To those who don't know, Golden Bell is a quiz game for high school students. One hundred students sit on marks squares on the floor with white boards on their knees. A question is given and the students write the answer, then hold the board over their heads. Students with incorrect answers leave the playing area and join the spectators. The game is broken up by cheering students, some talent show activities and a few interviews. When one student remains, he or she is asked a final question and if she or he gets it right, the student can ring the eponymous bell.

Filming will be from 10am to around 5pm. I know that an hour of television takes significantly more than an hour to record, but seven hours? Well, perhaps an hour will be spent with the students decorating their boards which normally have two-thirds of their area filled with motivational messages and graffiti.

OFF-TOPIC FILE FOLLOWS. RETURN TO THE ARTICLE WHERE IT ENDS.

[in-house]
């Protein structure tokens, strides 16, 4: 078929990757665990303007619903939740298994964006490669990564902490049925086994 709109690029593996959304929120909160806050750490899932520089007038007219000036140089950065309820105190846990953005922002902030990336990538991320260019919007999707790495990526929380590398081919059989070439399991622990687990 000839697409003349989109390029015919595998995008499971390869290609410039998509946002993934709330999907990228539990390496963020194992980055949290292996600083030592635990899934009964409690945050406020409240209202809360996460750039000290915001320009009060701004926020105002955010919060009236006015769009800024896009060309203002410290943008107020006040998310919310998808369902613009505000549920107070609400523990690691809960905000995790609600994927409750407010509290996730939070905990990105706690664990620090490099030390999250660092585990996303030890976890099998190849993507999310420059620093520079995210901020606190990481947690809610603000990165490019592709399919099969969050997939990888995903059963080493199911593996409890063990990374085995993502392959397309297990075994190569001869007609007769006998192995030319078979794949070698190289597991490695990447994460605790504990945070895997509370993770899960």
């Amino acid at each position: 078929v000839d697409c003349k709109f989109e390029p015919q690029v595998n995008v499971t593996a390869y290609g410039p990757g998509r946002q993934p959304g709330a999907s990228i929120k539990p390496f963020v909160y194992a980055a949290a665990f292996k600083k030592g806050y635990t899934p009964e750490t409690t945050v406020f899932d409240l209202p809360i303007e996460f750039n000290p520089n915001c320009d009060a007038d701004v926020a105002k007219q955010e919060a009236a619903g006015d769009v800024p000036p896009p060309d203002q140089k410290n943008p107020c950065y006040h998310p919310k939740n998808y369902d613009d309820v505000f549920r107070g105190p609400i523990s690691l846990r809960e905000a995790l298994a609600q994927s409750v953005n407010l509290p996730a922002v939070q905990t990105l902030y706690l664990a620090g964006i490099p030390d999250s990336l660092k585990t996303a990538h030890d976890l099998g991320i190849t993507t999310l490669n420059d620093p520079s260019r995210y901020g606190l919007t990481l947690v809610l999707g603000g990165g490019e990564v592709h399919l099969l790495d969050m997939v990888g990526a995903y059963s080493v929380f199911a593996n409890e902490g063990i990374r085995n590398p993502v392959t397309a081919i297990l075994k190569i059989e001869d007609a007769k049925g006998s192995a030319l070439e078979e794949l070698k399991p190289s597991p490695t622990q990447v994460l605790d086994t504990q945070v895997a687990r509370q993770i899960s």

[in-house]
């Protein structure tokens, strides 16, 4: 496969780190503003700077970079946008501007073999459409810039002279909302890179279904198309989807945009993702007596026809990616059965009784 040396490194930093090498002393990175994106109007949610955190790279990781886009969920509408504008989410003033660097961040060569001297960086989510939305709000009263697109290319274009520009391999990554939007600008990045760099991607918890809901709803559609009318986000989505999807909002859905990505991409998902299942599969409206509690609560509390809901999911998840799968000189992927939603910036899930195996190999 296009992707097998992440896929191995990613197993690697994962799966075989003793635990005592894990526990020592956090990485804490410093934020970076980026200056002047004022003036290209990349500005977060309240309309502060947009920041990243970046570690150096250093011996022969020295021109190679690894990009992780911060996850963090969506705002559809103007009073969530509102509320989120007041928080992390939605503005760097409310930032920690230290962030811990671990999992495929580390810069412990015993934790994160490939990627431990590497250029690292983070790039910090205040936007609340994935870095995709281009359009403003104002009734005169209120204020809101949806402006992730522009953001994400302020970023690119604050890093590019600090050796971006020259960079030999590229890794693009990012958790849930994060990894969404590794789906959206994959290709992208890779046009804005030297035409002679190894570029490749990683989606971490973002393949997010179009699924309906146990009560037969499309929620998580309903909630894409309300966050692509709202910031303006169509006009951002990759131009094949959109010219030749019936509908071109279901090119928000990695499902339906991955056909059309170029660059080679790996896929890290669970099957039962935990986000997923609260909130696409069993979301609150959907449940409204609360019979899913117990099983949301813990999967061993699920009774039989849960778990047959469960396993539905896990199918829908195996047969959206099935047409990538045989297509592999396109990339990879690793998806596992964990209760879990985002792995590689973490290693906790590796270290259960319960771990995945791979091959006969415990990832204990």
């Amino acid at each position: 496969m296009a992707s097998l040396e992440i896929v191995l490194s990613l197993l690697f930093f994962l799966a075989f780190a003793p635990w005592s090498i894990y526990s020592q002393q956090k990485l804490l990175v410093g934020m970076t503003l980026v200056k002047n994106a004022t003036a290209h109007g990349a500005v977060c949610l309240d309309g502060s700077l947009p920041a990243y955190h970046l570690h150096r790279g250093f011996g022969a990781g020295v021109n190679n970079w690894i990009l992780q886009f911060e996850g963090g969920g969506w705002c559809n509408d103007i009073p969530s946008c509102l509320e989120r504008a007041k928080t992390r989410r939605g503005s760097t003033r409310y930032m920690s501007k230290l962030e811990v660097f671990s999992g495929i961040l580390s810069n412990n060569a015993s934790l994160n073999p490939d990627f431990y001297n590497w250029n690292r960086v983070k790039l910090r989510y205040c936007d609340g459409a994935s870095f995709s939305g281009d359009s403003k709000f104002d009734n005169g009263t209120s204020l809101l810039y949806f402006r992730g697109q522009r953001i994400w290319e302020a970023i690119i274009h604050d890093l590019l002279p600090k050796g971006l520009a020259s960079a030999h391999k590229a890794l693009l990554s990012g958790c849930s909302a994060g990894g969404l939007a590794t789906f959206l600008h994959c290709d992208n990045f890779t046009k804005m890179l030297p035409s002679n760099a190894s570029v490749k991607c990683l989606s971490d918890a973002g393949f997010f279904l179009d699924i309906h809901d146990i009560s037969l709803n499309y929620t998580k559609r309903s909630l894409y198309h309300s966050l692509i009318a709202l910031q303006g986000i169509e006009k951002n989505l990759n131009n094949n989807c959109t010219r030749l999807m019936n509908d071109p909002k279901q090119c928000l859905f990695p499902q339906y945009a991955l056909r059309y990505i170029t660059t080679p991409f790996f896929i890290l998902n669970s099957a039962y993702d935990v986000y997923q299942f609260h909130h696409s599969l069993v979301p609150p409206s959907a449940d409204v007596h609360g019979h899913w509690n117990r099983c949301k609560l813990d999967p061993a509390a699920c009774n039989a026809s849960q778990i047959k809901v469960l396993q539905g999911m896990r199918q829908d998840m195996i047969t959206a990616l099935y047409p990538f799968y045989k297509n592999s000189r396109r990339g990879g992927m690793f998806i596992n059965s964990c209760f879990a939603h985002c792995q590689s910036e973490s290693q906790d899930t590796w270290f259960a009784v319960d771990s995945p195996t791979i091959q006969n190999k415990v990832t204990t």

I will not be involved with the event but two other g-bloggers will be (Gangwon bloggers). I will speak with them before linking to their blogs.

On the road again

I went for a short ride today. I started by going uphill which wasn't so bad and the deep breathing it required ensured me that my pneumonia has cleared up as full inhalations didn't hurt at all.

It was warm enough that I took off my jacket before I reached the top of the hill and my return racing down felt cool enough to give me pneumonia again!

It was only 5 km and ended -as so often is the case- with a stop at the bike shop to have the rear wheel trued. The bike had sat on the verandah with junk piled on it for three months and that was enough to give it a little wobble.

It's okay and I'm okay - expect more bike blogging soon.

Computer assisted teaching

Recently I visited The Seoul Hero's blog and read about concordancers, a type of computer program that has many uses but he specifically described looking for common errors in a large volume of student reports so as to set priorities in what to teach. I may not have explained it well - if you have questions, read his post.